31 January 2013

LIKE 42: How to do an Elevator Pitch

The prospect of an evening discussing Elevator Pitches did not really appeal to me that much but it had been some months since I had managed to get to a LIKE meeting that I made the effort anyway.

It proved to be a very wise decision.

Our guide for the evening was Suzanne Wheatley of Sue Hill Recruitment. And a good guide she was too as she took us on a well-prepared journey. She is standing at the right end of the bar while we are all sat eagerly at our tables.

One of the philosophies behind LIKE is that the sessions are interactive and Suzanne's session was more interactive than most. She peppered her talk with activities for us to do that reinforced the points she was making.

There are two parts to the Elevator Pitch, the message and the messenger. Both must be right to make the required impact.

The message should contain one decent fact and one insightful question. It should be something simple and something memorable. The messenger needs to convey the message well and to inspire confidence.

You are more important than your ideas so presentation really matters. Start with a good handshake and positive eye-contact, but do that without being oppressive. That was our first exercise of the evening and we practised handshaking and maintaining eye-contact. I think that I lost the staring competition.

Next we considered our voices. This means being conscious of the volume, length and pace. We may have a lot to say but if we say too much too quickly then the main message will get lost.

In particular, we need to pause to allow time for the words to sink in.

Our exercise for this was tongue-twisters which are easy to say if you get the pace right but which breakdown if we try to say them too quickly and sound dull if we say them too slowly. It is not an easy balancing act and practise helps.

The message needs to be concise and compelling. Think about the objective? Are you selling you, the bid, the company? How do you/your company solve problems/provide value? What is the key point? What do you want to happen next?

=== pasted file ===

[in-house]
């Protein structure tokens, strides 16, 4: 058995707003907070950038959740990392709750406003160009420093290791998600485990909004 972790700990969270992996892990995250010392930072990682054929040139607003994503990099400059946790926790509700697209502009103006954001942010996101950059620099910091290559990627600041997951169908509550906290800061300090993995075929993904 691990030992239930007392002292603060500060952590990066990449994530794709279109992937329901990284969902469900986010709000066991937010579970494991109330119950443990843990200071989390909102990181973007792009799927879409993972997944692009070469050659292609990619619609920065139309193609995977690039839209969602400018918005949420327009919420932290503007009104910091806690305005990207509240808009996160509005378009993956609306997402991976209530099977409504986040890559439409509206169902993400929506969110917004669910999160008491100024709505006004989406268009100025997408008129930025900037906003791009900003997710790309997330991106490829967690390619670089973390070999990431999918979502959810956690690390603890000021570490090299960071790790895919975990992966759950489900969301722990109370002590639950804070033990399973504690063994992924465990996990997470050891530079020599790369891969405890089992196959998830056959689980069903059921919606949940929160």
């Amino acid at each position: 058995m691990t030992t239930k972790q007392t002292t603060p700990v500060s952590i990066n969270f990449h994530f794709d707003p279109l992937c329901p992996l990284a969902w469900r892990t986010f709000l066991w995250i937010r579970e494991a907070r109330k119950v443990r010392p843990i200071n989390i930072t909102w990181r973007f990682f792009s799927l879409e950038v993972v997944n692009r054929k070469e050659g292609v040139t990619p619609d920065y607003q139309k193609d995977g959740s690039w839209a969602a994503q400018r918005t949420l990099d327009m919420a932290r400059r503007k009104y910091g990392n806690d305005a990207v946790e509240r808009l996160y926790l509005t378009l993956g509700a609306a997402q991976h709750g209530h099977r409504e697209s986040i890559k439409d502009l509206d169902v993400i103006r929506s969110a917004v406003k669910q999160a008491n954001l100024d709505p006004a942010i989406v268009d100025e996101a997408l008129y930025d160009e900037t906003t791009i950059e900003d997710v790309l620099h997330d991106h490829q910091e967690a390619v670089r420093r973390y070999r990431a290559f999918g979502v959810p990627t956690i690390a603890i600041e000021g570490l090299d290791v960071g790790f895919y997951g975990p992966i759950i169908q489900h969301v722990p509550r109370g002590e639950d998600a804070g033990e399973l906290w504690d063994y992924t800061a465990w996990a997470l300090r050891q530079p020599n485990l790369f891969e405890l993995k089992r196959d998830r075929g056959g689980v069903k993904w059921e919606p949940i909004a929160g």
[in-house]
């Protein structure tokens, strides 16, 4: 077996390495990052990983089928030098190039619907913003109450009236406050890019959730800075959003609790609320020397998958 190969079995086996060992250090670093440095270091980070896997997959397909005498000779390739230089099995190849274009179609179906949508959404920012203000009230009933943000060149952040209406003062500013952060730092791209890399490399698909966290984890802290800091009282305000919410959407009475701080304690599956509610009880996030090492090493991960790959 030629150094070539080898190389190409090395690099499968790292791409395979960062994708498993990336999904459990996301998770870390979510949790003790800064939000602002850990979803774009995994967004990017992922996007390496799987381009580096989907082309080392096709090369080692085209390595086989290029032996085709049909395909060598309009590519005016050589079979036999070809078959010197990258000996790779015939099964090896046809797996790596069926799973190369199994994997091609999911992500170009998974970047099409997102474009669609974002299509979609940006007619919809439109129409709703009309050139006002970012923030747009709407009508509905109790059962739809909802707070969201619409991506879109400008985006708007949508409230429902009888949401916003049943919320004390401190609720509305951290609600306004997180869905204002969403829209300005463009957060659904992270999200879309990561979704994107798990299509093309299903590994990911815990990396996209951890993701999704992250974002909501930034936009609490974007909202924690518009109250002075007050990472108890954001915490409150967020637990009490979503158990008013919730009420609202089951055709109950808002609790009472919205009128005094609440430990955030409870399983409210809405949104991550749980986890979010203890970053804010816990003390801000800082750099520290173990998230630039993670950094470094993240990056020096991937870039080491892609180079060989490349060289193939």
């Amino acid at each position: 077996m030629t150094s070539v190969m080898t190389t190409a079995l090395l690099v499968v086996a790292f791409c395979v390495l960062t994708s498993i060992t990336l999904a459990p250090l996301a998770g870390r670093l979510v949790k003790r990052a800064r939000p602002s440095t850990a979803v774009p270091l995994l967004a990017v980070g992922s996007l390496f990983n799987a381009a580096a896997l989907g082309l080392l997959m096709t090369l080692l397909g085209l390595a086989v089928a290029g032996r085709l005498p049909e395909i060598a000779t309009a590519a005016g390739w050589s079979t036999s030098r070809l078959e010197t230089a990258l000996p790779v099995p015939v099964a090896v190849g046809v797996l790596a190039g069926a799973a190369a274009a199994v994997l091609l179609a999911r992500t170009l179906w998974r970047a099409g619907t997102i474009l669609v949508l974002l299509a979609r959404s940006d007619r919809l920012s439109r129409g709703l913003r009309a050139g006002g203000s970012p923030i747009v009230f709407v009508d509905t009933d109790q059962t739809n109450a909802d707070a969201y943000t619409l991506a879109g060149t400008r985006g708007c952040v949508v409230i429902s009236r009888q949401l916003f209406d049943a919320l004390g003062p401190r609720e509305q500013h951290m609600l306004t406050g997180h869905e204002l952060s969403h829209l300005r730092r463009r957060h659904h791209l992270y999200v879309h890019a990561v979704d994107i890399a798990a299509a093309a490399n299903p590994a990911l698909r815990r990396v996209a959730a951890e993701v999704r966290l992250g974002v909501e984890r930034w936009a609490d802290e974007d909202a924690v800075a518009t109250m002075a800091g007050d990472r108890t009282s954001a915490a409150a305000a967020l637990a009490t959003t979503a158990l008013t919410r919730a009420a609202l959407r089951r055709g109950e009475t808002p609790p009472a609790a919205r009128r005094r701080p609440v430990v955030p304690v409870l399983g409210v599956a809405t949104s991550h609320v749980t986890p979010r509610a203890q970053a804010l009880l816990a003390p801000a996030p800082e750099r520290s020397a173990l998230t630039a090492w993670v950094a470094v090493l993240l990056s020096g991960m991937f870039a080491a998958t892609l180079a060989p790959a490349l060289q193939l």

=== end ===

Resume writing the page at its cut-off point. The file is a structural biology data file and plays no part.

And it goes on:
Be excited about your main message. If you are not excited then you cannot expect your target to be.

End with a question with a yes/no answer so that you have to get a definitive response, e.g. Can I call you next week to arrange a meeting?

For our final exercise we had to invent an elevator situation and write a pitch for it. Mine was meeting our new CEO and this is what I came up with. "Hi, I'm Matthew Rees. I am in the Business Consulting division currently working on the Weymouth Water account. They are spending $10m on a new customer billing system. I have 15 years experience of implementing billing systems in utilities and telcos world-wide. Is there a role for me on this project?"

The pitch is far from ideal, and that is part of the point. It shows that you need to spend time and effort in getting them right.

Suzanne's session was excellent. It delivered good information and real value while engaging us totally in the experience.

After the formalities came the food, drink and conversations that make LIKE sessions so enjoyable. I lingered for another couple of hours just mixing and being sociable. It was a great evening, and a useful one too.

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